Welcome to Google’s actual offices in Dublin, Ireland.
“I am abolishing the ability of companies to use the Double Irish by changing our residency rules to require all companies registered in Ireland to also be tax resident,” Irish Finance Minister Michael Noonan said in a statement accompanying the governments new 2015 budget on Tuesday. “This legal change will take effect from the 1stof January 2015 for new companies. For existing companies, there will be provision for a transition period until the end of 2020.”
The move will affect many tech firms that take advantage of this arrangement such as Apple, Amazon, Adobe, Microsoft, and Google. Last year, for example, Google alone cut billions off of its tax bill.
Google declared $60 billion worth of revenue in the United States in 2013. Googles effective tax rate in the United States has fallen dramatically from 21 percent to 15.7 percent in recent years as the company has broadened its use of overseas tax benefits.
As Google stated in its 2013 annual report, “Our provision for income taxes and our effective tax rate decreased from 2012 to 2013, primarily as a result of proportionately more earnings realized in countries that have lower statutory tax rates as well as the federal research and development credit related to the American Taxpayer Relief Act of 2012.”
In July 2014, Ars reported thatGoogle Ireland Limited paid an effective tax rate of just 0.16 percent on 17 billion ($22.8 billion) revenue in 2013. That bill came to a mere 27.7 million ($37.2 million). Google paid 11.7 billion in “administrative expenses,” which The Irish Times reports “largely refers to royalties paid to other Google entities, some of which are ultimately controlled from tax havens such as Bermuda.”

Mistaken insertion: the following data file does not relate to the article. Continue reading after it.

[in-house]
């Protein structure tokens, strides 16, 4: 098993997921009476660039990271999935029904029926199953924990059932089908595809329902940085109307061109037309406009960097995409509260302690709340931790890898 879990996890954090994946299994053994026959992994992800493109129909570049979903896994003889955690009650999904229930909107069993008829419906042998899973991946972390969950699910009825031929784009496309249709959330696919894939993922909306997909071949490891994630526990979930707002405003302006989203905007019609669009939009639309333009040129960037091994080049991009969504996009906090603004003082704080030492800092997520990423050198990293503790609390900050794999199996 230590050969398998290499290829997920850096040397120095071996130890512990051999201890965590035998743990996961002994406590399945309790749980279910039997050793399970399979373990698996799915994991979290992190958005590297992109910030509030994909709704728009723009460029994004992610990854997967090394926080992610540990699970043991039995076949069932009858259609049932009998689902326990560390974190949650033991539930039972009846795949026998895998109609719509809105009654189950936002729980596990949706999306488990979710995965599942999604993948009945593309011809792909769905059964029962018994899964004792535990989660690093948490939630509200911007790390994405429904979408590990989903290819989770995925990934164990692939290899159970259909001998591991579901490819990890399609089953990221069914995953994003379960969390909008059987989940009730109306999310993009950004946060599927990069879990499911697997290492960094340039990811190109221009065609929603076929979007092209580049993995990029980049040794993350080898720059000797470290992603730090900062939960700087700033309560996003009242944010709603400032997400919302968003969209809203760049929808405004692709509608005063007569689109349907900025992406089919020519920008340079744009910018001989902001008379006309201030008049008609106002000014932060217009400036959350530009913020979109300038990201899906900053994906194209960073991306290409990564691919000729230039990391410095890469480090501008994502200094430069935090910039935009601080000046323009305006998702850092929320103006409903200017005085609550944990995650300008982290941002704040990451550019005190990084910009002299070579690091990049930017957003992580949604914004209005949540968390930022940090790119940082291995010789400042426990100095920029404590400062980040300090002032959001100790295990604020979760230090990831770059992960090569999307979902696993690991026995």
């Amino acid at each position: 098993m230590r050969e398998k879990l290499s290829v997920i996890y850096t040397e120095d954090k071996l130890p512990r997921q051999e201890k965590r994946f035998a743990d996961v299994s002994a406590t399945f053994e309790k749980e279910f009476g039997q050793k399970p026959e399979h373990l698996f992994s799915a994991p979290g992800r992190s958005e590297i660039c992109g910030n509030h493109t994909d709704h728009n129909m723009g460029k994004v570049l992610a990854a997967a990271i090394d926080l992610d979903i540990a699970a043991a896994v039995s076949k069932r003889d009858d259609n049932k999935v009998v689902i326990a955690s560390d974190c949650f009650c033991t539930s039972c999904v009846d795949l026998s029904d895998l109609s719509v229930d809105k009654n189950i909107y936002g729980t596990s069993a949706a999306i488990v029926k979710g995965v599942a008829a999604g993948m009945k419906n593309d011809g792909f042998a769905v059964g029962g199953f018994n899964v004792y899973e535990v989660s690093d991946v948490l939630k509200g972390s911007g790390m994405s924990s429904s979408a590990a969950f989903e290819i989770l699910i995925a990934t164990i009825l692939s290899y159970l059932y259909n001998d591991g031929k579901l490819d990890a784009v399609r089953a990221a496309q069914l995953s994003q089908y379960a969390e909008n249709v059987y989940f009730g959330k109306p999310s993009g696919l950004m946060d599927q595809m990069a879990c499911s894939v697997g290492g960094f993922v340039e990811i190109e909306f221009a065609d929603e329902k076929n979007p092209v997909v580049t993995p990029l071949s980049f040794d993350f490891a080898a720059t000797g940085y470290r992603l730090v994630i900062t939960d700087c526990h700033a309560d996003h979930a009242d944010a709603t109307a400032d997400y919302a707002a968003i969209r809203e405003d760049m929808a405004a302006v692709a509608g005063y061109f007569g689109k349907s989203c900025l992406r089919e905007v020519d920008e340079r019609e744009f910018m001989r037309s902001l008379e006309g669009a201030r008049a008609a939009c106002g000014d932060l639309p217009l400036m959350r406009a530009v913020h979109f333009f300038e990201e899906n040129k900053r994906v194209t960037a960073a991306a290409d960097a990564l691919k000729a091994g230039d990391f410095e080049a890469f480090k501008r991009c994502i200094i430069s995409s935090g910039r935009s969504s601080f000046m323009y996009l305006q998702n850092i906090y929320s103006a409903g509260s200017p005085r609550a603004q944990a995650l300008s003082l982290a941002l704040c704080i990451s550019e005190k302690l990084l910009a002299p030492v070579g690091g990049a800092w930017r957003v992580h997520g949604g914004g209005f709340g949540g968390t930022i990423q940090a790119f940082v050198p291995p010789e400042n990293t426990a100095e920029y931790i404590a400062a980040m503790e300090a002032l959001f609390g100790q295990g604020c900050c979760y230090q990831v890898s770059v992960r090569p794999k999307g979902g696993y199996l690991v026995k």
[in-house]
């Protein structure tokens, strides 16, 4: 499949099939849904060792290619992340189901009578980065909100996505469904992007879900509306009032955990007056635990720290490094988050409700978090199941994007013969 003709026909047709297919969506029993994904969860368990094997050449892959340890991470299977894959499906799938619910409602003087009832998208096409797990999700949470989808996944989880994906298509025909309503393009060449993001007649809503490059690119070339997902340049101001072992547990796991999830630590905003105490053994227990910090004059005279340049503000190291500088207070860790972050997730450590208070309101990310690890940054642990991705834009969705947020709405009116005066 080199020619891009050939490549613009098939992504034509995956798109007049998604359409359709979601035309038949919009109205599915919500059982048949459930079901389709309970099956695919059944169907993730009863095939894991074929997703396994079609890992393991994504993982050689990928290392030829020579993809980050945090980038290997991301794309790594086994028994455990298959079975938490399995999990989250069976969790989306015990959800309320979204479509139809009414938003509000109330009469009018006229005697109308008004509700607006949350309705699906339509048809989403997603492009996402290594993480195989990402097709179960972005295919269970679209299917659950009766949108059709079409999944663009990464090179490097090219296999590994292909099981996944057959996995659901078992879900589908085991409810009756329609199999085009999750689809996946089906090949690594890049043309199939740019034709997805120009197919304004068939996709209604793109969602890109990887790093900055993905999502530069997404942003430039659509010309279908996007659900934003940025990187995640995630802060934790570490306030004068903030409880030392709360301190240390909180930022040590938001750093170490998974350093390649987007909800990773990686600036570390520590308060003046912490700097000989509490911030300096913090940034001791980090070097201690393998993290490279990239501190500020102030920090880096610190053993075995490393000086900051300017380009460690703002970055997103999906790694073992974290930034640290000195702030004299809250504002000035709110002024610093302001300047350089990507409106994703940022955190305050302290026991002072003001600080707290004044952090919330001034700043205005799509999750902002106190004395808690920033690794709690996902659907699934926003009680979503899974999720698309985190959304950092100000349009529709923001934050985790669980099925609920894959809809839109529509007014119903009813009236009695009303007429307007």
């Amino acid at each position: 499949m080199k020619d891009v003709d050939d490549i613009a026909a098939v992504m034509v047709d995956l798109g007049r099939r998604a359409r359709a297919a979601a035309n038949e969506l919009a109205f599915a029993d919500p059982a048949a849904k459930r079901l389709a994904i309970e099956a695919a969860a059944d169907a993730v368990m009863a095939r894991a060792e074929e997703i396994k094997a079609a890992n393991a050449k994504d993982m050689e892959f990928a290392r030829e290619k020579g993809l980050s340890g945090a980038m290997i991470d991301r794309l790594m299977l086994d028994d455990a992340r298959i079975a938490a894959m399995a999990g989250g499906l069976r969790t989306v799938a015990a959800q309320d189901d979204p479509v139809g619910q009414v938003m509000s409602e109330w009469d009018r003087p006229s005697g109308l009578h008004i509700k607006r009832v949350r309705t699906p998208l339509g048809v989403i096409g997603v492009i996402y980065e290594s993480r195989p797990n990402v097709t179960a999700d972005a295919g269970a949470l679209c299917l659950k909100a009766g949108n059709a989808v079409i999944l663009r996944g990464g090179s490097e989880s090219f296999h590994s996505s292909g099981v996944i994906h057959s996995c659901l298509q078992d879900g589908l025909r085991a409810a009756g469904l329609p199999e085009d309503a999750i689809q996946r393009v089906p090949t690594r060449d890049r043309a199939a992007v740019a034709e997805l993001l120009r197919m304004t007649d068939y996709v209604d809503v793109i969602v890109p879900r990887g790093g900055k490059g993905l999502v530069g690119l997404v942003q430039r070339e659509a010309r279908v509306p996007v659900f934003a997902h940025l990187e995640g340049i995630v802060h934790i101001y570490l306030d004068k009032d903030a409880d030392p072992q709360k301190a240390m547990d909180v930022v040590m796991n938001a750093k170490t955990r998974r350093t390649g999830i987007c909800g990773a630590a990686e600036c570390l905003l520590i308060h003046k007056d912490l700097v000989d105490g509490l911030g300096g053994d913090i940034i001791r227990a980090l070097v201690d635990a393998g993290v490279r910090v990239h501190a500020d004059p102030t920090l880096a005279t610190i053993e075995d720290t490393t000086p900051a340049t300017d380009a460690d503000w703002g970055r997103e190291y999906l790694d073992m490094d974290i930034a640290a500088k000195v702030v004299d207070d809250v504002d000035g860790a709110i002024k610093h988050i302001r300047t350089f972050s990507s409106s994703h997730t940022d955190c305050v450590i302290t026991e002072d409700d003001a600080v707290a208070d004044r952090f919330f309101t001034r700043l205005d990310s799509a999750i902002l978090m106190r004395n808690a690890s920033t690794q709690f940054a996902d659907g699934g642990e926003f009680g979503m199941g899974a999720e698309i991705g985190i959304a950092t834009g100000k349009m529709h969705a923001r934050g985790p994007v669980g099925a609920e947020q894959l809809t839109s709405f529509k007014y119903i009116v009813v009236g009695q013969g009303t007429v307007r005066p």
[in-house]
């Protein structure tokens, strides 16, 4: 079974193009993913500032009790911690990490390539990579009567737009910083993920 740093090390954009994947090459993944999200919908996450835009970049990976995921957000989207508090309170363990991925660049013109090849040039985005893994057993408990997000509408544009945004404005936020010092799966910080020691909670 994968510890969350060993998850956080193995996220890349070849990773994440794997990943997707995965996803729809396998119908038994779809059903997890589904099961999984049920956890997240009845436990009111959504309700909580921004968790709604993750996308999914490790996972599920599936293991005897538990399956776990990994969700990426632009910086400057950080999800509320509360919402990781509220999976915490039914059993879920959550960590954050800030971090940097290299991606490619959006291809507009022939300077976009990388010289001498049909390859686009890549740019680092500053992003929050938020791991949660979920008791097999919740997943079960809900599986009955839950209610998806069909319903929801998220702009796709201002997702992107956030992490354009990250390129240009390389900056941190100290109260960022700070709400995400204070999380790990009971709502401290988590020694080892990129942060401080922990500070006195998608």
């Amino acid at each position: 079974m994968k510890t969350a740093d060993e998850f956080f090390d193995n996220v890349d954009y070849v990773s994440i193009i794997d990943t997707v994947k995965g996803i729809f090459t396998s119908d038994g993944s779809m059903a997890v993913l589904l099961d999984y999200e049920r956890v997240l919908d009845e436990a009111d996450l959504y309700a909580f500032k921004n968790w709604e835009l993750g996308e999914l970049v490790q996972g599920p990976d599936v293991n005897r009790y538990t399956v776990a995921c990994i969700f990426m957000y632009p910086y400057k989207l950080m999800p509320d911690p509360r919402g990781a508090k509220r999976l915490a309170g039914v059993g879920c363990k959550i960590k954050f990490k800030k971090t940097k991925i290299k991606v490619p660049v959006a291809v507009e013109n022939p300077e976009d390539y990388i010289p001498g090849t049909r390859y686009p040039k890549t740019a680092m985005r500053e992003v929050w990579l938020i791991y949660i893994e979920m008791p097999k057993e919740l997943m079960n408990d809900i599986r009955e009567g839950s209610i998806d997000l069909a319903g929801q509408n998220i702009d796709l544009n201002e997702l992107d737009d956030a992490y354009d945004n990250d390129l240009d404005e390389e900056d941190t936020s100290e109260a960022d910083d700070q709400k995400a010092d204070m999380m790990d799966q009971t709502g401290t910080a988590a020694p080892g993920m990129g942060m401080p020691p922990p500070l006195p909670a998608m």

Google and many other tech firms have recently come underincreased scrutiny for using a quirky Irish tax law arrangement that allows organizations to incorporate in Ireland but legally route money through other jurisdictionssuch as the Netherlands. It’s all done in the name of drastically reducing tax burdens. The general term is called “transfer pricing,” although specific tactics involve colorful names like the “Double Irish” and the “Dutch Sandwich.”
Samuel Brunson, a professor of tax law at Loyola University Chicago, said that such a move was a long time coming.
“It does seem like a good thing, albeit a delayed good thing,” he told Ars.”With the low corporate tax rate, though, I assume Ireland will still actively try to attract foreign direct investment, and even aggressive tax planning, since its corporate rate is staying at 12.5 percent and it still has its web of tax treaties. Still, although theres bound to be some way to arbitrage the change, it seems like a move toward a cleaner global set of international taxes.”
Ars has previously detailedhow the Double Irish works. Bloomberg reporter Jesse Drucker first described the process in 2010: a company sells or licenses its foreign rights forintellectual property developed in the United States to a subsidiary in a country with lower tax rates. The result? Foreign profits that come from that techlike the rights to Googles search and advertising technology, effectively the keys to the kingdomare now attributed to that offshore subsidiary rather than the Mountain View, California headquarters. The subsidiaries have to pay “arms length” prices for those rights, just like an outside company would.
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Ireland to phase out Double Irish tax trickery, to Googles chagrin